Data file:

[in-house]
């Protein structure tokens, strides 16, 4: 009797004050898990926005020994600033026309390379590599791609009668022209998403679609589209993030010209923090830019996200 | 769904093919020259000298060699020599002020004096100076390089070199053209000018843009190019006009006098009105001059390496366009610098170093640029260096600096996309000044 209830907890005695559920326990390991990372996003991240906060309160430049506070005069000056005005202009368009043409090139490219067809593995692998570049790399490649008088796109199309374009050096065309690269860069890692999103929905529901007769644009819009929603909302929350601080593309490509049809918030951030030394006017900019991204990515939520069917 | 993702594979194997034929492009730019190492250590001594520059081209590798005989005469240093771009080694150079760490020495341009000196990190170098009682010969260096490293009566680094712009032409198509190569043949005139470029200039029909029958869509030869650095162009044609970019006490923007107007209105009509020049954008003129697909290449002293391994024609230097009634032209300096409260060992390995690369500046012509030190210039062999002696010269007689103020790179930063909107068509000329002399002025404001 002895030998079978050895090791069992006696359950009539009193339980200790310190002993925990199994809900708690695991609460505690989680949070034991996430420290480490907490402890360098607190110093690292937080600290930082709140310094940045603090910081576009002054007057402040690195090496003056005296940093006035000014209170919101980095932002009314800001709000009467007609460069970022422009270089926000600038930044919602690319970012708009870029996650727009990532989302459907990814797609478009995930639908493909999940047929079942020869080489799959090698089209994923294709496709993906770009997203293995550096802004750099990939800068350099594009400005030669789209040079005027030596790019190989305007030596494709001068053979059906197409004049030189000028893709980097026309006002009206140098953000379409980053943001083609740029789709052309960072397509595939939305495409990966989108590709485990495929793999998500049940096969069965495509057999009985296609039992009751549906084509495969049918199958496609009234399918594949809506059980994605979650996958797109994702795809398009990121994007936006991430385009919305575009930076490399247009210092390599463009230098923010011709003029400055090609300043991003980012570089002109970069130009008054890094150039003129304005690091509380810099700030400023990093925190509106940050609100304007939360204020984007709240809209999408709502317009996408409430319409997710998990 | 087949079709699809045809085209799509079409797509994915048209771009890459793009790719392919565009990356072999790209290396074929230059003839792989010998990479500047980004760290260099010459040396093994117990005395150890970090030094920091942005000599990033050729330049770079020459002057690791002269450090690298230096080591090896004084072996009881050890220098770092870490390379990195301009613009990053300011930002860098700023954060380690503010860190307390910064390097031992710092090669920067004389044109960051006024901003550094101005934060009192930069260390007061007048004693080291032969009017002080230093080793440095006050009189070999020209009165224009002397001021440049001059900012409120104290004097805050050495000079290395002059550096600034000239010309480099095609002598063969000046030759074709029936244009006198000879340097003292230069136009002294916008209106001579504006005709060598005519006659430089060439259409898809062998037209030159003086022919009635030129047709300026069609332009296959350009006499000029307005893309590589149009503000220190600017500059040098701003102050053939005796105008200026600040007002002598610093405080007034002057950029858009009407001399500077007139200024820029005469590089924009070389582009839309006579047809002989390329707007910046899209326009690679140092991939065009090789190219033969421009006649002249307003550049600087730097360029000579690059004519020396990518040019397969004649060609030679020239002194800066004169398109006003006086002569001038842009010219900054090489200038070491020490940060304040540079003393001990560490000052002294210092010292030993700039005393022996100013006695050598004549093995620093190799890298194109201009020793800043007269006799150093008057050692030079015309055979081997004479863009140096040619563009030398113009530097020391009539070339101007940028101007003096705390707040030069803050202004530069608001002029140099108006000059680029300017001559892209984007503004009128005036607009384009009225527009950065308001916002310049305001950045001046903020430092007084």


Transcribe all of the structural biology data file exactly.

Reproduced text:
[in-house]
């Protein structure tokens, strides 16, 4: 009797004050898990926005020994600033026309390379590599791609009668022209998403679609589209993030010209923090830019996200 | 769904093919020259000298060699020599002020004096100076390089070199053209000018843009190019006009006098009105001059390496366009610098170093640029260096600096996309000044 209830907890005695559920326990390991990372996003991240906060309160430049506070005069000056005005202009368009043409090139490219067809593995692998570049790399490649008088796109199309374009050096065309690269860069890692999103929905529901007769644009819009929603909302929350601080593309490509049809918030951030030394006017900019991204990515939520069917 | 993702594979194997034929492009730019190492250590001594520059081209590798005989005469240093771009080694150079760490020495341009000196990190170098009682010969260096490293009566680094712009032409198509190569043949005139470029200039029909029958869509030869650095162009044609970019006490923007107007209105009509020049954008003129697909290449002293391994024609230097009634032209300096409260060992390995690369500046012509030190210039062999002696010269007689103020790179930063909107068509000329002399002025404001 002895030998079978050895090791069992006696359950009539009193339980200790310190002993925990199994809900708690695991609460505690989680949070034991996430420290480490907490402890360098607190110093690292937080600290930082709140310094940045603090910081576009002054007057402040690195090496003056005296940093006035000014209170919101980095932002009314800001709000009467007609460069970022422009270089926000600038930044919602690319970012708009870029996650727009990532989302459907990814797609478009995930639908493909999940047929079942020869080489799959090698089209994923294709496709993906770009997203293995550096802004750099990939800068350099594009400005030669789209040079005027030596790019190989305007030596494709001068053979059906197409004049030189000028893709980097026309006002009206140098953000379409980053943001083609740029789709052309960072397509595939939305495409990966989108590709485990495929793999998500049940096969069965495509057999009985296609039992009751549906084509495969049918199958496609009234399918594949809506059980994605979650996958797109994702795809398009990121994007936006991430385009919305575009930076490399247009210092390599463009230098923010011709003029400055090609300043991003980012570089002109970069130009008054890094150039003129304005690091509380810099700030400023990093925190509106940050609100304007939360204020984007709240809209999408709502317009996408409430319409997710998990 | 087949079709699809045809085209799509079409797509994915048209771009890459793009790719392919565009990356072999790209290396074929230059003839792989010998990479500047980004760290260099010459040396093994117990005395150890970090030094920091942005000599990033050729330049770079020459002057690791002269450090690298230096080591090896004084072996009881050890220098770092870490390379990195301009613009990053300011930002860098700023954060380690503010860190307390910064390097031992710092090669920067004389044109960051006024901003550094101005934060009192930069260390007061007048004693080291032969009017002080230093080793440095006050009189070999020209009165224009002397001021440049001059900012409120104290004097805050050495000079290395002059550096600034000239010309480099095609002598063969000046030759074709029936244009006198000879340097003292230069136009002294916008209106001579504006005709060598005519006659430089060439259409898809062998037209030159003086022919009635030129047709300026069609332009296959350009006499000029307005893309590589149009503000220190600017500059040098701003102050053939005796105008200026600040007002002598610093405080007034002057950029858009009407001399500077007139200024820029005469590089924009070389582009839309006579047809002989390329707007910046899209326009690679140092991939065009090789190219033969421009006649002249307003550049600087730097360029000579690059004519020396990518040019397969004649060609030679020239002194800066004169398109006003006086002569001038842009010219900054090489200038070491020490940060304040540079003393001990560490000052002294210092010292030993700039005393022996100013006695050598004549093995620093190799890298194109201009020793800043007269006799150093008057050692030079015309055979081997004479863009140096040619563009030398113009530097020391009539070339101007940028101007003096705390707040030069803050202004530069608001002029140099108006000059680029300017001559892209984007503004009128005036607009384009009225527009950065308001916002310049305001950045001046903020430092007084």